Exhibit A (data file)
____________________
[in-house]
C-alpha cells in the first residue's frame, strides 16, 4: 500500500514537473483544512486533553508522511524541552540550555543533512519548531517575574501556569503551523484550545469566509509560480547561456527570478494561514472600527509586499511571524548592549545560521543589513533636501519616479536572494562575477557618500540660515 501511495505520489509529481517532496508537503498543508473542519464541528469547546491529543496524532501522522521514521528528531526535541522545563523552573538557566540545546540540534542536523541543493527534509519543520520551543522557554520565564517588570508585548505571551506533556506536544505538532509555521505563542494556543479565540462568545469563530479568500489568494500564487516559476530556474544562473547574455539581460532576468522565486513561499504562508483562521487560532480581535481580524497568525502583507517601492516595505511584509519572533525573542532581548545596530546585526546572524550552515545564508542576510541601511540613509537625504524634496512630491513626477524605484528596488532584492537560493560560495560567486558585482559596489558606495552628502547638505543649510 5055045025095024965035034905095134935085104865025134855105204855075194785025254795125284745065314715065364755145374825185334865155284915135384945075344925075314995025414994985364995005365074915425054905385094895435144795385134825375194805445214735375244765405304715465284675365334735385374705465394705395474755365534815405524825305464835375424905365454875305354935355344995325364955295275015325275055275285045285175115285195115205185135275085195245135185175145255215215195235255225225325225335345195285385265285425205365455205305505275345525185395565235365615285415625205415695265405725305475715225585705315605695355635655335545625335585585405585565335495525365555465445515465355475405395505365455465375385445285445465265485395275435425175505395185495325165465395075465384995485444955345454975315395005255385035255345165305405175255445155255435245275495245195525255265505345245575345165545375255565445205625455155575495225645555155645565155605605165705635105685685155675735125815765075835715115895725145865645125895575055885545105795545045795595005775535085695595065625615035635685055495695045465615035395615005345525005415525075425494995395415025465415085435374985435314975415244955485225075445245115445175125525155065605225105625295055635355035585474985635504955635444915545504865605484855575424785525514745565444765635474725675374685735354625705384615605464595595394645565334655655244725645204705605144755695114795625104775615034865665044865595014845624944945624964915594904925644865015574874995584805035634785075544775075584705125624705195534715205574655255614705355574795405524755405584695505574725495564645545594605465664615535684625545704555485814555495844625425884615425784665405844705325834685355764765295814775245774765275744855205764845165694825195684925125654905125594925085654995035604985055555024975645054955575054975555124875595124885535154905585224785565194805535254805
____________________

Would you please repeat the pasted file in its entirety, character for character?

[in-house]
C-alpha cells in the first residue's frame, strides 16, 4: 500500500514537473483544512486533553508522511524541552540550555543533512519548531517575574501556569503551523484550545469566509509560480547561456527570478494561514472600527509586499511571524548592549545560521543589513533636501519616479536572494562575477557618500540660515 501511495505520489509529481517532496508537503498543508473542519464541528469547546491529543496524532501522522521514521528528531526535541522545563523552573538557566540545546540540534542536523541543493527534509519543520520551543522557554520565564517588570508585548505571551506533556506536544505538532509555521505563542494556543479565540462568545469563530479568500489568494500564487516559476530556474544562473547574455539581460532576468522565486513561499504562508483562521487560532480581535481580524497568525502583507517601492516595505511584509519572533525573542532581548545596530546585526546572524550552515545564508542576510541601511540613509537625504524634496512630491513626477524605484528596488532584492537560493560560495560567486558585482559596489558606495552628502547638505543649510 5055045025095024965035034905095134935085104865025134855105204855075194785025254795125284745065314715065364755145374825185334865155284915135384945075344925075314995025414994985364995005365074915425054905385094895435144795385134825375194805445214735375244765405304715465284675365334735385374705465394705395474755365534815405524825305464835375424905365454875305354935355344995325364955295275015325275055275285045285175115285195115205185135275085195245135185175145255215215195235255225225325225335345195285385265285425205365455205305505275345525185395565235365615285415625205415695265405725305475715225585705315605695355635655335545625335585585405585565335495525365555465445515465355475405395505365455465375385445285445465265485395275435425175505395185495325165465395075465384995485444955345454975315395005255385035255345165305405175255445155255435245275495245195525255265505345245575345165545375255565445205625455155575495225645555155645565155605605165705635105685685155675735125815765075835715115895725145865645125895575055885545105795545045795595005775535085695595065625615035635685055495695045465615035395615005345525005415525075425494995395415025465415085435374985435314975415244955485225075445245115445175125525155065605225105625295055635355035585474985635504955635444915545504865605484855575424785525514745565444765635474725675374685735354625705384615605464595595394645565334655655244725645204705605144755695114795625104775615034865665044865595014845624944945624964915594904925644865015574874995584805035634785075544775075584705125624705195534715205574655255614705355574795405524755405584695505574725495564645545594605465664615535684625545704555485814555495844625425884615425784665405844705325834685355764765295814775245774765275744855205764845165694825195684925125654905125594925085654995035604985055555024975645054955575054975555124875595124885535154905585224785565194805535254805